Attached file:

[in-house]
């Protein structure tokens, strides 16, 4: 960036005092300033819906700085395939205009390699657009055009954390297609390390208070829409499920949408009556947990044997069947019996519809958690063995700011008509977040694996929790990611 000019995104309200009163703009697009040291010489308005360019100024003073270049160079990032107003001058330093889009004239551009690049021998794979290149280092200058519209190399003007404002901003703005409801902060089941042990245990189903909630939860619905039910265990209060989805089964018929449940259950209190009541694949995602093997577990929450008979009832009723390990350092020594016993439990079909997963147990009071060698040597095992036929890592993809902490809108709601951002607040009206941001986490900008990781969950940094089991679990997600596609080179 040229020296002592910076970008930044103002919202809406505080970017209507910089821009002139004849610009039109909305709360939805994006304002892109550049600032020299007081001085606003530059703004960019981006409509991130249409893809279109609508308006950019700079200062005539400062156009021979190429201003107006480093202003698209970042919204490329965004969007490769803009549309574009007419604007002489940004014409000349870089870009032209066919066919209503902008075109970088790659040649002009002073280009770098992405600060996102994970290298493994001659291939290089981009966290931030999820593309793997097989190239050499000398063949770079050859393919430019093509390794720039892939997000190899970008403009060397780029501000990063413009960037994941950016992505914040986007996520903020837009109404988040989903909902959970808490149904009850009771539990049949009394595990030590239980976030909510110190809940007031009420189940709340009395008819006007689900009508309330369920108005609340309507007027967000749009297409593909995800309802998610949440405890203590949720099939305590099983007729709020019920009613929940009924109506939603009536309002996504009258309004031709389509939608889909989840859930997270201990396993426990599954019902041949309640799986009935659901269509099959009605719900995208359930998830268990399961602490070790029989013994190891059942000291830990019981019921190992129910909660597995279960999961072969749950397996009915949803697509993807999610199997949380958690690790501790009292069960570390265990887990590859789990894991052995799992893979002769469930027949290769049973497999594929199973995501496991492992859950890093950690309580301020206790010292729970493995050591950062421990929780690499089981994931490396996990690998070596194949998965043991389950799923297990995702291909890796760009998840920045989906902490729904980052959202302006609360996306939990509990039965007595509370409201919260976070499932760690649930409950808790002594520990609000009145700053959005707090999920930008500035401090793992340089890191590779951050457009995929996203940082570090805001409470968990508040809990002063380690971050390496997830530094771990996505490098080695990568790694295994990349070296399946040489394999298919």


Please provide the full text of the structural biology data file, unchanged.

[in-house]
């Protein structure tokens, strides 16, 4: 960036005092300033819906700085395939205009390699657009055009954390297609390390208070829409499920949408009556947990044997069947019996519809958690063995700011008509977040694996929790990611 000019995104309200009163703009697009040291010489308005360019100024003073270049160079990032107003001058330093889009004239551009690049021998794979290149280092200058519209190399003007404002901003703005409801902060089941042990245990189903909630939860619905039910265990209060989805089964018929449940259950209190009541694949995602093997577990929450008979009832009723390990350092020594016993439990079909997963147990009071060698040597095992036929890592993809902490809108709601951002607040009206941001986490900008990781969950940094089991679990997600596609080179 040229020296002592910076970008930044103002919202809406505080970017209507910089821009002139004849610009039109909305709360939805994006304002892109550049600032020299007081001085606003530059703004960019981006409509991130249409893809279109609508308006950019700079200062005539400062156009021979190429201003107006480093202003698209970042919204490329965004969007490769803009549309574009007419604007002489940004014409000349870089870009032209066919066919209503902008075109970088790659040649002009002073280009770098992405600060996102994970290298493994001659291939290089981009966290931030999820593309793997097989190239050499000398063949770079050859393919430019093509390794720039892939997000190899970008403009060397780029501000990063413009960037994941950016992505914040986007996520903020837009109404988040989903909902959970808490149904009850009771539990049949009394595990030590239980976030909510110190809940007031009420189940709340009395008819006007689900009508309330369920108005609340309507007027967000749009297409593909995800309802998610949440405890203590949720099939305590099983007729709020019920009613929940009924109506939603009536309002996504009258309004031709389509939608889909989840859930997270201990396993426990599954019902041949309640799986009935659901269509099959009605719900995208359930998830268990399961602490070790029989013994190891059942000291830990019981019921190992129910909660597995279960999961072969749950397996009915949803697509993807999610199997949380958690690790501790009292069960570390265990887990590859789990894991052995799992893979002769469930027949290769049973497999594929199973995501496991492992859950890093950690309580301020206790010292729970493995050591950062421990929780690499089981994931490396996990690998070596194949998965043991389950799923297990995702291909890796760009998840920045989906902490729904980052959202302006609360996306939990509990039965007595509370409201919260976070499932760690649930409950808790002594520990609000009145700053959005707090999920930008500035401090793992340089890191590779951050457009995929996203940082570090805001409470968990508040809990002063380690971050390496997830530094771990996505490098080695990568790694295994990349070296399946040489394999298919």